The technologies involved in producing a protein by biotechnological processes have been widely documented and general guidelines have been established by the federal government. The products of biotechnology may be regulated as drugs, biologics, or diagnostics, depending on their source, composition, and intended use. The novel approaches permitted by biotechnology can make it difficult to apply classic definitions of these categories and FDA has advised manufacturers to seek clarification in the early stages of development for how a product will be regulated when classification is not obvious.1
The overall regulatory scheme for biotechnology-derived products is the same as for products in the same category produced by traditional manufacturing methods, with the addition of specific requirements suited to the biotechnology-derived product. The general requirements are described primarily in the applicable parts of the Code of Federal Regulations, Title 21. NIH has published a guideline for rDNA research that is mandatory for both public and private NIH-supported research. This guideline has wide acceptance and voluntary compliance is common by institutions and corporations not specifically governed by it.2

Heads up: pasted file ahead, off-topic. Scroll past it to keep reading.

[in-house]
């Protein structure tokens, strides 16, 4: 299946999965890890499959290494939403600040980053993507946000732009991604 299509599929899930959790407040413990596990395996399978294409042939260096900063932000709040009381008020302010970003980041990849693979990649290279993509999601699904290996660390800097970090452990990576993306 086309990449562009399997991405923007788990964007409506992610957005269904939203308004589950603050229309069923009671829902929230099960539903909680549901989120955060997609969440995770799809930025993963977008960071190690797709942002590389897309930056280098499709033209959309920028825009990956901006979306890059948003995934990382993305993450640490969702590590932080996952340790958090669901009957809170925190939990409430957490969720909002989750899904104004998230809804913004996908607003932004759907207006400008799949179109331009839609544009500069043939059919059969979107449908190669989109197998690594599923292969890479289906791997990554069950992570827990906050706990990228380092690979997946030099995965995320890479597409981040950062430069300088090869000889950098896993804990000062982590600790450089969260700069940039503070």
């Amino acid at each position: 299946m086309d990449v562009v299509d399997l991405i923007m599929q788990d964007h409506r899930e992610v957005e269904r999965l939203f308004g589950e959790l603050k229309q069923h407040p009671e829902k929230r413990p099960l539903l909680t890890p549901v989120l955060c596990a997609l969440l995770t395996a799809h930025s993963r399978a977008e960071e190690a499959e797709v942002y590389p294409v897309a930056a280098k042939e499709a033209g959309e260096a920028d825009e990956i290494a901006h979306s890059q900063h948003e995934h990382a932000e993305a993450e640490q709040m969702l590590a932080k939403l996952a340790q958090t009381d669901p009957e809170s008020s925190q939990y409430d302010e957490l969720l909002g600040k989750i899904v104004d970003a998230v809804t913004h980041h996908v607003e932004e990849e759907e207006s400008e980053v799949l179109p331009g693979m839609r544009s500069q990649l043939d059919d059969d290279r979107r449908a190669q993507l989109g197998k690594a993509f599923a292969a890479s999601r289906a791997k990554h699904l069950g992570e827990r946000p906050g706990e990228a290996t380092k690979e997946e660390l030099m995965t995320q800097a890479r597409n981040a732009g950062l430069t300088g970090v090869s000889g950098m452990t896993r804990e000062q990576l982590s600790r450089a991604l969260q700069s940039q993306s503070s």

Laboratory safety practices, particularly protection from potentially infectious materials, are a concern.3
Producing macromolecular articles by biotechnological processes involves initially the cloning of a specific gene in the laboratory, or the construction of a synthetic gene, with subsequent insertion into a host cell and subcloning in a microorganism or cell culture; then a process development on a pilot scale to optimize yield and quality; and finally large-scale fermentation or cell culture processes. The next step, which is the most relevant to the development of compendial monographs, is the purification of the macromolecular proteins. This is followed by animal testing, clinical testing, regulatory approval, and marketing.